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Keep a Formal Will Even as Electronic Wills Are Coming

December 2, 2019

Filed under: Estate Planning — Laura Pennington @ 9:15 am

Most of your organization today is probably digitized. There’s a good chance you own a scanner and have taken every effort to store what you can online.

Signing Last Will and Testament document

But even though electronic wills might be a wave of the future in estate planning, they’re not here in full yet since most states don’t have a method for electronic will filing.

A true electronic will is one that can be drafted, reviewed, and validated all in electronic form. As of right now, e-wills don’t eliminate the current need for a traditional will. Over time, however, state legislatures might review the requirements for electronic wills to provide insight about how this might work.

It’s very likely that future versions of an electronic will still require the formal creation of the document as well as signatures by witnesses. Some state courts have already begun to analyze and recognition electronic wills, but those circumstances are limited up to this point.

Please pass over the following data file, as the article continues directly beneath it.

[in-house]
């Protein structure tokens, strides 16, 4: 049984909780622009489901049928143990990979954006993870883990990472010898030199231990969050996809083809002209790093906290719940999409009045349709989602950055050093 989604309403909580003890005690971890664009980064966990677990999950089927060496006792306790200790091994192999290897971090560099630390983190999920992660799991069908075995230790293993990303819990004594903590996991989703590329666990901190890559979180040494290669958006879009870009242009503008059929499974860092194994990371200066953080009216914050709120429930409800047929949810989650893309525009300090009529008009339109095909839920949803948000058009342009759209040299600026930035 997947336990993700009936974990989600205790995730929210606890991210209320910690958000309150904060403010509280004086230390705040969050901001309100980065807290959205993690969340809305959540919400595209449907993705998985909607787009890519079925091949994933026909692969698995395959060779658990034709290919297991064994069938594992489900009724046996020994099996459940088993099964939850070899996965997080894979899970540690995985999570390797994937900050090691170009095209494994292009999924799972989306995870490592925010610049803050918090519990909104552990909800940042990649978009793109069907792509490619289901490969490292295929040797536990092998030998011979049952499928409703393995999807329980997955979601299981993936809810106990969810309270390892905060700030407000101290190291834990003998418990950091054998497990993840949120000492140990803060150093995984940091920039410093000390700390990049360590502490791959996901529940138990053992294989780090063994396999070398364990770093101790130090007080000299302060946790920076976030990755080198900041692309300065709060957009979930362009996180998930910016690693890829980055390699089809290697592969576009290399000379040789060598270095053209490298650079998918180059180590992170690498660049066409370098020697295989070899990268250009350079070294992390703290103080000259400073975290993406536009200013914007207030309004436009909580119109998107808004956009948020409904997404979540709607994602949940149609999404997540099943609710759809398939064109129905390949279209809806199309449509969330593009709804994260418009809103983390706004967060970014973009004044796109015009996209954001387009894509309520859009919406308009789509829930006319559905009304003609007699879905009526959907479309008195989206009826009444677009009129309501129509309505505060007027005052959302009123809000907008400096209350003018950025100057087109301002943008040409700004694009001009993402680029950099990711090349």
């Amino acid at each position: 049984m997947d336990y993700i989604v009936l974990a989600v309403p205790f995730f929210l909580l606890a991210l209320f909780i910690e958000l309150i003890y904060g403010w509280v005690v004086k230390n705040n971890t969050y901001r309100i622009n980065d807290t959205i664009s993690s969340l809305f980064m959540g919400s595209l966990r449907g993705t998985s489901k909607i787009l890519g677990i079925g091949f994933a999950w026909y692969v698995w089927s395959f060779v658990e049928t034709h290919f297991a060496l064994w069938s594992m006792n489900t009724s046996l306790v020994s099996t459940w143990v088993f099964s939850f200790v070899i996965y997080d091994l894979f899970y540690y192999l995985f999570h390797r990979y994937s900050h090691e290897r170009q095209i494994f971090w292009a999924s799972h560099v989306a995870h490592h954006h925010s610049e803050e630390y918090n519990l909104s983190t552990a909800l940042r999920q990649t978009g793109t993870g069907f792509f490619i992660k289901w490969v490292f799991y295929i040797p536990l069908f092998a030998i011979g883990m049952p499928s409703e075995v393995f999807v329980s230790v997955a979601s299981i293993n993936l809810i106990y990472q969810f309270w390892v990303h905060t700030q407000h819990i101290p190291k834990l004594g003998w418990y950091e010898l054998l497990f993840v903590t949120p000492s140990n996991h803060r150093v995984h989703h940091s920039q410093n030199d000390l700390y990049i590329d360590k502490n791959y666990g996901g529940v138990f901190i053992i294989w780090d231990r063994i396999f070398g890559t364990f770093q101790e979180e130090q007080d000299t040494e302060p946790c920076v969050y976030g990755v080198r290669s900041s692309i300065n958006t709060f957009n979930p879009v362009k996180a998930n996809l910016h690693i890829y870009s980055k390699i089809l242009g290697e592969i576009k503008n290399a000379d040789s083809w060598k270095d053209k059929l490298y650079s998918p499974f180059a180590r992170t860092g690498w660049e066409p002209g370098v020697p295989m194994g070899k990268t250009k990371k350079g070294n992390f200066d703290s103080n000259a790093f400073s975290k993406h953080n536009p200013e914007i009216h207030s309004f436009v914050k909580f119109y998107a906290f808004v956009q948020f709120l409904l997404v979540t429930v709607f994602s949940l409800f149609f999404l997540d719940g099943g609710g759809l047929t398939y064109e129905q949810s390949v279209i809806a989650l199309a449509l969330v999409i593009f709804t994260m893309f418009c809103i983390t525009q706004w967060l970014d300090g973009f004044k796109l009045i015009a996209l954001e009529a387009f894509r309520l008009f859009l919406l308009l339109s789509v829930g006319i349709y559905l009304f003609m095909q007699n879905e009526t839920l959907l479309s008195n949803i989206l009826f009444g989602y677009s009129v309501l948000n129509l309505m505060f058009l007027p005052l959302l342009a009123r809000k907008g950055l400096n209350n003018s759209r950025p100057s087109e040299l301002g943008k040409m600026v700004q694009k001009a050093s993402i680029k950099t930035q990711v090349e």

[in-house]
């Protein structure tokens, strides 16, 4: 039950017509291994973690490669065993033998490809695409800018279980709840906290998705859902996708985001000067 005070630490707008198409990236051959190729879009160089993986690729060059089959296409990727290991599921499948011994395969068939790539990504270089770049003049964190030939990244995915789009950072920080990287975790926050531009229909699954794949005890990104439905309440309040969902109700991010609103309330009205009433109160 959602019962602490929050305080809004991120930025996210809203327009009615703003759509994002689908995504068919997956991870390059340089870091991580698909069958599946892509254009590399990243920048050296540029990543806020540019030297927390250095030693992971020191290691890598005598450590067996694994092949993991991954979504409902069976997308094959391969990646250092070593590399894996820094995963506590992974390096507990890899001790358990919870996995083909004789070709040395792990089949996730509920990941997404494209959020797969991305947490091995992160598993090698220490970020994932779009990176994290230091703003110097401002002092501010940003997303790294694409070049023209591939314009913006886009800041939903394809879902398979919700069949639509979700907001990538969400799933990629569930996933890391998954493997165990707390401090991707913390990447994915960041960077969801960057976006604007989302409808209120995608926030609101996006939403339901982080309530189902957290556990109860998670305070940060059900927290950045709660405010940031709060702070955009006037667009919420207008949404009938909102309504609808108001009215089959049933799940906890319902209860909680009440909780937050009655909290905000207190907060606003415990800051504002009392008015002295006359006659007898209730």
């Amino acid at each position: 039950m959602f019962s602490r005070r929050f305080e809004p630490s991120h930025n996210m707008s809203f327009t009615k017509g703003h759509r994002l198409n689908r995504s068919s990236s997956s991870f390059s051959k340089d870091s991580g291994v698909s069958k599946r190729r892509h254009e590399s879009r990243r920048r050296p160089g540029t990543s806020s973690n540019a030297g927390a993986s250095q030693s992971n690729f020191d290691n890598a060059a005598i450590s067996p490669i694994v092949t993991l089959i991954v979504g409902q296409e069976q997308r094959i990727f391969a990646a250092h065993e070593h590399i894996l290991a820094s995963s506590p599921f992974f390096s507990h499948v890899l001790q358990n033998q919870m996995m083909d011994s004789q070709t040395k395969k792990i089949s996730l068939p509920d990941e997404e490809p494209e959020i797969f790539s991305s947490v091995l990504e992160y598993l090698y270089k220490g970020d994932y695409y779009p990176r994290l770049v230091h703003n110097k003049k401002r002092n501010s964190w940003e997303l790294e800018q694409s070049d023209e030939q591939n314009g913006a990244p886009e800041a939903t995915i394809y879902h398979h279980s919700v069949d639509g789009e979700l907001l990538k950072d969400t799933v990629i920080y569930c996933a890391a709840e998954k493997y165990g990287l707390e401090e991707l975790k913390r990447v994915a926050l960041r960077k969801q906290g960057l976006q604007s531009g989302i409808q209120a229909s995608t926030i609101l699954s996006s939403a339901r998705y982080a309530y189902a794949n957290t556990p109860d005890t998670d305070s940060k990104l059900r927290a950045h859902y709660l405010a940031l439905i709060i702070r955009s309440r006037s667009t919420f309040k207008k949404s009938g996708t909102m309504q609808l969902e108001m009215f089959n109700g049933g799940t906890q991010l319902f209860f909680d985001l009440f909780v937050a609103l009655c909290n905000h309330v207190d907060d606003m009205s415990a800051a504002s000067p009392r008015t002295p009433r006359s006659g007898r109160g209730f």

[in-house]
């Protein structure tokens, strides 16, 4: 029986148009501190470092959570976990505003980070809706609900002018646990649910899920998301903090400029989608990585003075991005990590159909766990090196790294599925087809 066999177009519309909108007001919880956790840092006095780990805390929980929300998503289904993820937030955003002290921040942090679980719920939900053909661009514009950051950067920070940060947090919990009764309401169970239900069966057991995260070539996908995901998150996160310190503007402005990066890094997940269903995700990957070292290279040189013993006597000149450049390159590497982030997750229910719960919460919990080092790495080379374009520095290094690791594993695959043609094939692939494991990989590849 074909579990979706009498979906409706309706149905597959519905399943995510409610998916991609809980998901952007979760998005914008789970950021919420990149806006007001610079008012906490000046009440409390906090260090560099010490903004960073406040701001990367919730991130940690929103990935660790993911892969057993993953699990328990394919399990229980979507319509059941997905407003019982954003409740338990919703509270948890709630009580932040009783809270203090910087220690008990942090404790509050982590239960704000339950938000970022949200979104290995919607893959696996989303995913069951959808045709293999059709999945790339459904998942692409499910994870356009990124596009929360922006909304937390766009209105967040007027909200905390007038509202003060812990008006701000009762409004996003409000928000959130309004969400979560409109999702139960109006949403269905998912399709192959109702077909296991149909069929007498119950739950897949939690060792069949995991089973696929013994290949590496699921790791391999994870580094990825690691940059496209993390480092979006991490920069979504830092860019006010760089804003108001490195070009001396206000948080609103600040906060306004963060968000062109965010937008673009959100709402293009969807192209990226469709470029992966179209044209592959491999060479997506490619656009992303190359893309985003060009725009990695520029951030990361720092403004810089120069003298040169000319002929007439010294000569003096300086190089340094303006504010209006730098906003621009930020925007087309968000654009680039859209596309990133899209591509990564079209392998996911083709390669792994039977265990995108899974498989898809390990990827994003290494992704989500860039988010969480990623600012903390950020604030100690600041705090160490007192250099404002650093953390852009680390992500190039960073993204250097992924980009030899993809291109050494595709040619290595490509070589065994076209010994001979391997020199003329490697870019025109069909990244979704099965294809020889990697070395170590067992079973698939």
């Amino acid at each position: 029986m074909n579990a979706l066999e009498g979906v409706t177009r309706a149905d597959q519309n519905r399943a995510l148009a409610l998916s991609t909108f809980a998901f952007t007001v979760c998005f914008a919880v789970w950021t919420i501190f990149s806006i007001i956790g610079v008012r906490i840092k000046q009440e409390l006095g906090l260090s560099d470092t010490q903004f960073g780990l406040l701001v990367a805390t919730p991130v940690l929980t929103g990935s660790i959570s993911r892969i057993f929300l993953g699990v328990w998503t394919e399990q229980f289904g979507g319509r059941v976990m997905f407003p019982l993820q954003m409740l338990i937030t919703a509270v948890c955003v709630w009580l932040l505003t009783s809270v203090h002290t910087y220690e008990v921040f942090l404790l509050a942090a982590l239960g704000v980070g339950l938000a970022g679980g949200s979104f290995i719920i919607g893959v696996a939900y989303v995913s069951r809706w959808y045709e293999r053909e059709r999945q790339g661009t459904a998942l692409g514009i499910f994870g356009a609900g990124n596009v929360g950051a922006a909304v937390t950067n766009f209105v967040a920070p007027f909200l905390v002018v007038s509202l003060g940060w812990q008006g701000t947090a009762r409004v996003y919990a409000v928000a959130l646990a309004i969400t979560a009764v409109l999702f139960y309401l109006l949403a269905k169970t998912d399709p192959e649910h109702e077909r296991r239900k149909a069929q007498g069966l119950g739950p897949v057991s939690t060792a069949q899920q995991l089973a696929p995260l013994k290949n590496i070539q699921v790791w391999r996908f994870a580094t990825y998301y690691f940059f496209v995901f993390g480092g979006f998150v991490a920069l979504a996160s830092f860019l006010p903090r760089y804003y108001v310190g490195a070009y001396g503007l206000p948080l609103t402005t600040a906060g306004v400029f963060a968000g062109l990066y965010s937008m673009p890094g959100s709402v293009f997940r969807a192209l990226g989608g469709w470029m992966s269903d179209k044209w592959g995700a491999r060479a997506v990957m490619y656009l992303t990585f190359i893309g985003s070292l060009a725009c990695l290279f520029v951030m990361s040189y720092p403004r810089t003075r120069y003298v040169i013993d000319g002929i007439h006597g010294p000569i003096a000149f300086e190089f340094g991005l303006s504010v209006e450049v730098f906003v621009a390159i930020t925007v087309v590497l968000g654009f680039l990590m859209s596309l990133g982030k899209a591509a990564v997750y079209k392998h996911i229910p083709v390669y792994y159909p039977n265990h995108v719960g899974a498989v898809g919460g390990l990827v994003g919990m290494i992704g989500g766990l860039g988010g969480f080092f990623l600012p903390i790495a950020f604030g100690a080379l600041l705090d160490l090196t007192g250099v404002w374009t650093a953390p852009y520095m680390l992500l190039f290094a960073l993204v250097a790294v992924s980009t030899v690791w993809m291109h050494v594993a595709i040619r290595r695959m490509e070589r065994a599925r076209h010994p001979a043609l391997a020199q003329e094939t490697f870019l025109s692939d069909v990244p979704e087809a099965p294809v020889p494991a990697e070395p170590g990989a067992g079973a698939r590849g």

Recently, the Uniform Law Commission has accepted an e-wills act known as the Uniform Electronic Wills Act. This organization is a group of legal professors and practitioners who are often the first voice of change in various practice areas. Many states tend to adopt similar laws after the ULC releases information about laws they’ve accepted.  

If you’d like to talk about how to create a will that works for your life circumstances now and in the future, set up a time to speak with an experienced and dedicated estate planning lawyer. A lawyer can guide you through how to incorporate the most appropriate estate planning strategies for your needs and your family.

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